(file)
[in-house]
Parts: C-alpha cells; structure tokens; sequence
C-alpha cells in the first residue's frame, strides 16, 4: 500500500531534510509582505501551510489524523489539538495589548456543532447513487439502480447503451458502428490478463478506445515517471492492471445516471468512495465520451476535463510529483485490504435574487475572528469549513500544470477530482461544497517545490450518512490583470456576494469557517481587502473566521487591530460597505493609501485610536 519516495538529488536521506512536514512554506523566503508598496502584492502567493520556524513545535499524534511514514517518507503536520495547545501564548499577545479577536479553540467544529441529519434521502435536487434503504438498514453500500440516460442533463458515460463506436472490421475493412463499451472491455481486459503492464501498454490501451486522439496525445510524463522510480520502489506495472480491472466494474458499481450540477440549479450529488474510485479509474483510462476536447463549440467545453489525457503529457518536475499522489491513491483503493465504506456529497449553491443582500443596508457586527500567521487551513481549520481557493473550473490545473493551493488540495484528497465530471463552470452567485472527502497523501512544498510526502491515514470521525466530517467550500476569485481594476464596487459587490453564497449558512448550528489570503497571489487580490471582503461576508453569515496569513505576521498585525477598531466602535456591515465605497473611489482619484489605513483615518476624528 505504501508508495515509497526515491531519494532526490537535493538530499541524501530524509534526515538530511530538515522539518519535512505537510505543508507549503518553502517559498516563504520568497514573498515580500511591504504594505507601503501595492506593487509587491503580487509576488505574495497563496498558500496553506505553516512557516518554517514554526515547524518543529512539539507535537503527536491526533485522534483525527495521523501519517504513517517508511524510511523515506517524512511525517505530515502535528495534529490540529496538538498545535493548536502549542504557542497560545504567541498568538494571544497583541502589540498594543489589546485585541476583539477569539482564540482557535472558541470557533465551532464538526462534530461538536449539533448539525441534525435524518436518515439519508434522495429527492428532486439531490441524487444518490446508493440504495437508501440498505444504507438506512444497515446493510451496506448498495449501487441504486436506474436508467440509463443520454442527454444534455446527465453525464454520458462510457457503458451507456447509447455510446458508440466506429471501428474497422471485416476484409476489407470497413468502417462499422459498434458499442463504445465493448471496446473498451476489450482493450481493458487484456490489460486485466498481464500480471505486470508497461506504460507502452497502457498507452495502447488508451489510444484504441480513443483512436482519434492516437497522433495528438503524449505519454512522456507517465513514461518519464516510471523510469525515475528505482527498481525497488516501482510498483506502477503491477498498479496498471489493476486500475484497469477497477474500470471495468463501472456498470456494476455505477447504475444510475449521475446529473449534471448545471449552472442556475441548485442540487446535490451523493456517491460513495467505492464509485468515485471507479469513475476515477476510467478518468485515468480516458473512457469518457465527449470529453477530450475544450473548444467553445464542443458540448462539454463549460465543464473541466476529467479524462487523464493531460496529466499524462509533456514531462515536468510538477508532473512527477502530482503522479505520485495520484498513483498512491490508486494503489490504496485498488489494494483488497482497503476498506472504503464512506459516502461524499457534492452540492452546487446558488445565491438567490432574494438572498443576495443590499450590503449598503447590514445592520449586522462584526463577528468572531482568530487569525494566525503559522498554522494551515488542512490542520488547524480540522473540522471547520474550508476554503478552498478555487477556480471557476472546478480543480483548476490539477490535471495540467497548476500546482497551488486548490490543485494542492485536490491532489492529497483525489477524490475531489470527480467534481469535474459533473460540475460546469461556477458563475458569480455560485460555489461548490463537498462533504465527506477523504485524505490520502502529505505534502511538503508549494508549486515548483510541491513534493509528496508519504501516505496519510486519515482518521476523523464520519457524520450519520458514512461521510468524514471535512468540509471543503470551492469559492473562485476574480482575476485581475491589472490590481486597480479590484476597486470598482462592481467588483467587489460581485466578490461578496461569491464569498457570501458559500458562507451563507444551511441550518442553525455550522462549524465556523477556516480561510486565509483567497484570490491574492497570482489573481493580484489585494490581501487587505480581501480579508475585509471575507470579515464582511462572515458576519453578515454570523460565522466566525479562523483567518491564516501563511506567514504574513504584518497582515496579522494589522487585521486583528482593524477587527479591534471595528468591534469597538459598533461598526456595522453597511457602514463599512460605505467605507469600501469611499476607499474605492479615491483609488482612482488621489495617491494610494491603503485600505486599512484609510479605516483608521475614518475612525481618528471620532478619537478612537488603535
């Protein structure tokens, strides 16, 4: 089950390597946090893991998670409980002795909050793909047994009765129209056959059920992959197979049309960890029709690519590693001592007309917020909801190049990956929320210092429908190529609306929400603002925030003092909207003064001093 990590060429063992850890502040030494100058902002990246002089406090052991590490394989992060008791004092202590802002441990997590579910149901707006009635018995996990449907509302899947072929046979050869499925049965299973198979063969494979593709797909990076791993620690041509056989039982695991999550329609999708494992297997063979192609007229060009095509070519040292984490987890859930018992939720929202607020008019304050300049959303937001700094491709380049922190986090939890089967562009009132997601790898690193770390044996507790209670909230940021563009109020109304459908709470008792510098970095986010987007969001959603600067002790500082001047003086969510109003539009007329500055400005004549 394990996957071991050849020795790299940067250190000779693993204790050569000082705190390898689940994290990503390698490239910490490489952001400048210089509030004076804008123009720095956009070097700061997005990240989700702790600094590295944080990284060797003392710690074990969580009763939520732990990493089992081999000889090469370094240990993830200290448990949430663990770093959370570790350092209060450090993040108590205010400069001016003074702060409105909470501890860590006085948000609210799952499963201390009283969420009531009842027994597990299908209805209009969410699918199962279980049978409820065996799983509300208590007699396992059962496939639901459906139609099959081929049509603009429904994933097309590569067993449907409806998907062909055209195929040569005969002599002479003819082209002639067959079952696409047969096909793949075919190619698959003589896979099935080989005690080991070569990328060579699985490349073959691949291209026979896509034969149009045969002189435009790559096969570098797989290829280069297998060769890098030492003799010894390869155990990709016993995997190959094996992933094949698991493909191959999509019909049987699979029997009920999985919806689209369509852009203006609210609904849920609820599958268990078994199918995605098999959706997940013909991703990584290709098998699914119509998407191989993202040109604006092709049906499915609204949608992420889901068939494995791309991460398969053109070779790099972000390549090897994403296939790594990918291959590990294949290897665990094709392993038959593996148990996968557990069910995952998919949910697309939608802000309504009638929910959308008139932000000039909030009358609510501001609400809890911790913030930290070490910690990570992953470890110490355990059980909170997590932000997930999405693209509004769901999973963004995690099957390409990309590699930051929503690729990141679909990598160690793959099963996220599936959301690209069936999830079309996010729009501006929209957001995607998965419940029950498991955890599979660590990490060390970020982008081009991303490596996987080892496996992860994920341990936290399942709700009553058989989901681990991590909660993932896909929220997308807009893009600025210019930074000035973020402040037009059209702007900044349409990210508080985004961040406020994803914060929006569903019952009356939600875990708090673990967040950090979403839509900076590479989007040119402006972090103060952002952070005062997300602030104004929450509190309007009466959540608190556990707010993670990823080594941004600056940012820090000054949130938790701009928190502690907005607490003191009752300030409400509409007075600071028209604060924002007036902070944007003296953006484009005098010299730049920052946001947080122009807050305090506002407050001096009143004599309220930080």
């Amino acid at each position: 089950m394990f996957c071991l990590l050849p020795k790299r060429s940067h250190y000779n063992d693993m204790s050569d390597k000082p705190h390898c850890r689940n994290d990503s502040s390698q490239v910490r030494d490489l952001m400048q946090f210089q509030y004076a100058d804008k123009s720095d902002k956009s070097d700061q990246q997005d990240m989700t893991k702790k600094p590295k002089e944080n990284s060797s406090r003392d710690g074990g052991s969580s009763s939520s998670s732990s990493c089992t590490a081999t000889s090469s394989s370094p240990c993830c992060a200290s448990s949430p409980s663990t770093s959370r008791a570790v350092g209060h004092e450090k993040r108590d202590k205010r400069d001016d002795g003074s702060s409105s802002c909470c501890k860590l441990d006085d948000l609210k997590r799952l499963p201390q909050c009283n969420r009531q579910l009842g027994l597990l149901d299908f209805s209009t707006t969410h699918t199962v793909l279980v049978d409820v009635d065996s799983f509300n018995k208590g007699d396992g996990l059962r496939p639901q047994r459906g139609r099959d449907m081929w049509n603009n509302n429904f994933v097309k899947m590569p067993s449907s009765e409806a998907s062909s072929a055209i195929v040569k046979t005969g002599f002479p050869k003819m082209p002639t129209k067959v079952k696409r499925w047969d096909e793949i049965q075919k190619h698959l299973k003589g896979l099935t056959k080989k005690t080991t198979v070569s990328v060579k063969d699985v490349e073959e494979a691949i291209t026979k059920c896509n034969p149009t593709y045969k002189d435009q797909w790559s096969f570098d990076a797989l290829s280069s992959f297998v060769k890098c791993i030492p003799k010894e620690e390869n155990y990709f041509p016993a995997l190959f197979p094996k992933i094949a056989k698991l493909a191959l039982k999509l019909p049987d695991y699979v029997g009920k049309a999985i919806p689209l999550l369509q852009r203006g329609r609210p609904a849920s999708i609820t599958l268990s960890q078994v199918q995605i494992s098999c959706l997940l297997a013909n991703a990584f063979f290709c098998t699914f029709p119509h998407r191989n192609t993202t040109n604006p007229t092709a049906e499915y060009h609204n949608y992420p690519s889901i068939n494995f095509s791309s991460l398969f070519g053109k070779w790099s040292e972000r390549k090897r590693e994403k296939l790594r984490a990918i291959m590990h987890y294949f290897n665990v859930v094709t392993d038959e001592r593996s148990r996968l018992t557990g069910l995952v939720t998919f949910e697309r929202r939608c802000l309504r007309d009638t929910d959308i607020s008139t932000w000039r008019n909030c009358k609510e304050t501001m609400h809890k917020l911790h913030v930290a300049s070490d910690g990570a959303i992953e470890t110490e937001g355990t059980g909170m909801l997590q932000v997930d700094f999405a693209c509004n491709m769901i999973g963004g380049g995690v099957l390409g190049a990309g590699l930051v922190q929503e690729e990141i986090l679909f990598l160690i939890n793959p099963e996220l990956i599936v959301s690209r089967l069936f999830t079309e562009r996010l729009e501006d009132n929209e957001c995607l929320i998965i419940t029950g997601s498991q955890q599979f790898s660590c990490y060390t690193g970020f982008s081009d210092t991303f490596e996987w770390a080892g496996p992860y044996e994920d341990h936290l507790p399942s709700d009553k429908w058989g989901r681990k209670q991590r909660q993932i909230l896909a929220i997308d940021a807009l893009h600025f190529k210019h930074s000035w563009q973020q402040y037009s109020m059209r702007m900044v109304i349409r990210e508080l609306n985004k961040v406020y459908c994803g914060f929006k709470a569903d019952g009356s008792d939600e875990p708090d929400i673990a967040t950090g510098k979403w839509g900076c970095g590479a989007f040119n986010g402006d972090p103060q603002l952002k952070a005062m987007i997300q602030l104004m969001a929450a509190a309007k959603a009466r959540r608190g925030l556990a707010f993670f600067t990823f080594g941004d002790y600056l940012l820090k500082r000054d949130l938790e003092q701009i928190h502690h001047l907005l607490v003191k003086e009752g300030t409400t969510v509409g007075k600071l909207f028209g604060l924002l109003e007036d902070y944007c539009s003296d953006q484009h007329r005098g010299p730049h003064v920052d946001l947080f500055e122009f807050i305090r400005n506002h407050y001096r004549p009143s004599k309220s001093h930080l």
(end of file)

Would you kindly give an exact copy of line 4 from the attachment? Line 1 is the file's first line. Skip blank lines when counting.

């Protein structure tokens, strides 16, 4: 089950390597946090893991998670409980002795909050793909047994009765129209056959059920992959197979049309960890029709690519590693001592007309917020909801190049990956929320210092429908190529609306929400603002925030003092909207003064001093 990590060429063992850890502040030494100058902002990246002089406090052991590490394989992060008791004092202590802002441990997590579910149901707006009635018995996990449907509302899947072929046979050869499925049965299973198979063969494979593709797909990076791993620690041509056989039982695991999550329609999708494992297997063979192609007229060009095509070519040292984490987890859930018992939720929202607020008019304050300049959303937001700094491709380049922190986090939890089967562009009132997601790898690193770390044996507790209670909230940021563009109020109304459908709470008792510098970095986010987007969001959603600067002790500082001047003086969510109003539009007329500055400005004549 394990996957071991050849020795790299940067250190000779693993204790050569000082705190390898689940994290990503390698490239910490490489952001400048210089509030004076804008123009720095956009070097700061997005990240989700702790600094590295944080990284060797003392710690074990969580009763939520732990990493089992081999000889090469370094240990993830200290448990949430663990770093959370570790350092209060450090993040108590205010400069001016003074702060409105909470501890860590006085948000609210799952499963201390009283969420009531009842027994597990299908209805209009969410699918199962279980049978409820065996799983509300208590007699396992059962496939639901459906139609099959081929049509603009429904994933097309590569067993449907409806998907062909055209195929040569005969002599002479003819082209002639067959079952696409047969096909793949075919190619698959003589896979099935080989005690080991070569990328060579699985490349073959691949291209026979896509034969149009045969002189435009790559096969570098797989290829280069297998060769890098030492003799010894390869155990990709016993995997190959094996992933094949698991493909191959999509019909049987699979029997009920999985919806689209369509852009203006609210609904849920609820599958268990078994199918995605098999959706997940013909991703990584290709098998699914119509998407191989993202040109604006092709049906499915609204949608992420889901068939494995791309991460398969053109070779790099972000390549090897994403296939790594990918291959590990294949290897665990094709392993038959593996148990996968557990069910995952998919949910697309939608802000309504009638929910959308008139932000000039909030009358609510501001609400809890911790913030930290070490910690990570992953470890110490355990059980909170997590932000997930999405693209509004769901999973963004995690099957390409990309590699930051929503690729990141679909990598160690793959099963996220599936959301690209069936999830079309996010729009501006929209957001995607998965419940029950498991955890599979660590990490060390970020982008081009991303490596996987080892496996992860994920341990936290399942709700009553058989989901681990991590909660993932896909929220997308807009893009600025210019930074000035973020402040037009059209702007900044349409990210508080985004961040406020994803914060929006569903019952009356939600875990708090673990967040950090979403839509900076590479989007040119402006972090103060952002952070005062997300602030104004929450509190309007009466959540608190556990707010993670990823080594941004600056940012820090000054949130938790701009928190502690907005607490003191009752300030409400509409007075600071028209604060924002007036902070944007003296953006484009005098010299730049920052946001947080122009807050305090506002407050001096009143004599309220930080």